New kosher wine with Tuscan soul

Eli Gauthier working the grapes.Photo provided

Eli Gauthier working the grapes.
Photo provided

At a recent wine tasting, I had the good fortune to taste something new and really rather nice. There is an impressive new kosher Chianti by Cantina Giuliano (cantinagiuliano.com), a new small kosher wine producer in the suitably small village of Casciana Alta, in the heart of Tuscany.

Besides wine, they also — according to their website — make their own olive oil and cured meats in-house, as well as bake pizzas and breads in a wood-fired oven; their fruits and vegetables are grown in their own garden, and they soon intend to add home-made cheese to the lineup.

The young but clearly talented Eli Gauthier, a religious Jew from Paris, is the proprietor and winemaker. He is accompanied by his wife Lara, originally from the same small village where the winery is situated.

In fact the winery is located in the same 250-year-old building where her grandfather, Giuliano, and the generations before him made wine — the family counts at least five generations there.

Gauthier is a passionate and enthusiastic winemaker and foodie, with a French winemaking degree and on-the-job experience in a high-end, nonkosher organic winery in Alsace.

To help Gauthier is wine consultant Luca D’Attoma, one of the top consultants in Italy. D’Attoma’s own winery, Due Mani, produces wines that are regularly in the 92+ points category from Robert Parker’s Wine advocate. If D’Attoma’s reputation is anything to go by, Gauthier is very lucky, indeed.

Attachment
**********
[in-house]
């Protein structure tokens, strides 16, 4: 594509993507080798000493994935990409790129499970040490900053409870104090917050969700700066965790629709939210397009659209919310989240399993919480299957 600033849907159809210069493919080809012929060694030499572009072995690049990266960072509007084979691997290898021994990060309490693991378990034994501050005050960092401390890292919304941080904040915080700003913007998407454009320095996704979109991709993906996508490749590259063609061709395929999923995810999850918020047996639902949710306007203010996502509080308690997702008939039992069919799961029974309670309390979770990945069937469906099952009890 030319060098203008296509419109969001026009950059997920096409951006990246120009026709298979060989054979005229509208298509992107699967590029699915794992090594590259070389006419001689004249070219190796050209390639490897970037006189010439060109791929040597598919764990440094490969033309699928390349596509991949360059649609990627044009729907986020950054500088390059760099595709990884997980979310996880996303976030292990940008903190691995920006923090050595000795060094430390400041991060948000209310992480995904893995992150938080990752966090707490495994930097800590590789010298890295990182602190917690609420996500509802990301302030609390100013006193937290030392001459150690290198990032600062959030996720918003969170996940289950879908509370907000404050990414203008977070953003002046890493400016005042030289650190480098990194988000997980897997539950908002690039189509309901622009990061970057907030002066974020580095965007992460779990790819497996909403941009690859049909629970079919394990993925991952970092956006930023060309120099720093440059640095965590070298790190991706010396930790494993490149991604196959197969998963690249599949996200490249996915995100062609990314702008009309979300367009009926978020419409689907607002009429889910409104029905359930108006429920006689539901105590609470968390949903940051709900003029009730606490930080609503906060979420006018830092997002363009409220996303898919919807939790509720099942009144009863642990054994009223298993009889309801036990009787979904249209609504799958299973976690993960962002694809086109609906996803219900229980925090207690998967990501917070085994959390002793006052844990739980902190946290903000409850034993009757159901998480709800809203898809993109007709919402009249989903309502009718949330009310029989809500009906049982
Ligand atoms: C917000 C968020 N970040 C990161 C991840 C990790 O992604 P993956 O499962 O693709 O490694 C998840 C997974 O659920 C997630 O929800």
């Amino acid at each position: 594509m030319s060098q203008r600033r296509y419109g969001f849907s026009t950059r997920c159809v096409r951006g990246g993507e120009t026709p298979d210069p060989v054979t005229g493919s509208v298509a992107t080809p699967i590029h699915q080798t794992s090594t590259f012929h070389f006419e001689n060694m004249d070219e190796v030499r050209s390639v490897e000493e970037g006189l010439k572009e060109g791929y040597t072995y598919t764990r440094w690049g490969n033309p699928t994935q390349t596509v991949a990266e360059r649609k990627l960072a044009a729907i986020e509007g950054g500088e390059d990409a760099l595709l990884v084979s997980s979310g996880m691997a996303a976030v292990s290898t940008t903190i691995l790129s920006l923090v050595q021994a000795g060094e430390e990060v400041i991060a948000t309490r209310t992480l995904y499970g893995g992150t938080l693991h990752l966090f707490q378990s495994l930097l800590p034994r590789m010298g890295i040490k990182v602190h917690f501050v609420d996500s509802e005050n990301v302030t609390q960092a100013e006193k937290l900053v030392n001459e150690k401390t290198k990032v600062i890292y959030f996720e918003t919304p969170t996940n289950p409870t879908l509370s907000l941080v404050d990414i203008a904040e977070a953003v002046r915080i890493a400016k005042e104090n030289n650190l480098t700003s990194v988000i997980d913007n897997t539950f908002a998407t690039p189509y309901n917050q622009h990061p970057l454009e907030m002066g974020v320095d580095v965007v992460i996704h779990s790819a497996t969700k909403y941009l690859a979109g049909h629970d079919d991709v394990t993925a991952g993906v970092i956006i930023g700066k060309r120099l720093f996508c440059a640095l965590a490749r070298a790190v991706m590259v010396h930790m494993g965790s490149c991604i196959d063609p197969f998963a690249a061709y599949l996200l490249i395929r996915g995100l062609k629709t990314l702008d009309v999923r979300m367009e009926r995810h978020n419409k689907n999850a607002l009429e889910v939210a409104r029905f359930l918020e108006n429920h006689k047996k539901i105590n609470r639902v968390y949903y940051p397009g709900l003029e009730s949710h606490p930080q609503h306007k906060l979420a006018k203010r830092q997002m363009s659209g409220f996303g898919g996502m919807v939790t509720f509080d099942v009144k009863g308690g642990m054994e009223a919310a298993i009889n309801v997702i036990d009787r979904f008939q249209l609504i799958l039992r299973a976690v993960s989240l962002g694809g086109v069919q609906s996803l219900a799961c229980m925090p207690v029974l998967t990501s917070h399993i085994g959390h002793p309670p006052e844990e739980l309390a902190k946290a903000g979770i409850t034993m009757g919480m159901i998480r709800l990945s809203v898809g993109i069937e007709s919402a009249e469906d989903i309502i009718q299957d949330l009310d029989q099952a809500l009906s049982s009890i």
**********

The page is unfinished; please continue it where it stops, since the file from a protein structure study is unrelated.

Cantina Giuliano has no vineyards of its own — the family long since sold it all off after Lara’s grandfather, Giuliano, passed away. So Gauthier sources grapes from local vineyards. As he informed me via Facebook messenger: “I’m buying really good grapes from the best vineyards around, Sangiovese, Merlot and Ciliegiolo on steep south-facing heavy calcareous [seashell fossils]-clay soils. I have a working relationship with the grape grower whereby I tell him the direction I want him to take and he works accordingly as long as I insure a high buying price.”

Under the kashrut supervision of Rav Eliezer Wolff, dayan of Amsterdam, as well as the OU, Gauthier is meticulous and hands-on: “I do everything myself and I would like to be able to keep it that way in order to lower costs and keep control of every step of the grape choosing and winemaking process.”

Cantina Giuliano, Chianti D.O.C.G., Primizie, Italy, 2014 ($18): New to the kosher wine world, this is lovely Chianti with real heart and soul, made from a blend of 70 percent Sangiovese, 17 percent Merlot, and 13 percent Ciliegiolo (pronounced “she-liay-joe-lo”; a local Tuscan variety).

Made more for finesse and early consumption than for oomph and long-term cellaring, this is very light and soft yet fresh, fruity, expressive and aromatic. It offers herbal and red berry fruit notes, with a nice dollop of fresh cherry. This is refined and elegant, yet friendly and vibrant, with very good structure and balance. It is refreshing and even charming, and represents terrific value. Overall, a most impressive first wine. Ready now, but should improve with a few years of additional maturation in bottle. Serve lightly chilled.

As this is brand new (still in the distribution pipeline for some areas), you might not yet see it in your favorite store or online retailer. It is available online, but do ask your local wine purveyor to try and order or stock it for you. Just tell them it is imported by Allied Importers, the same folks who bring in Dalton and Borgo Reale — they’ll figure it out. L’chaim!

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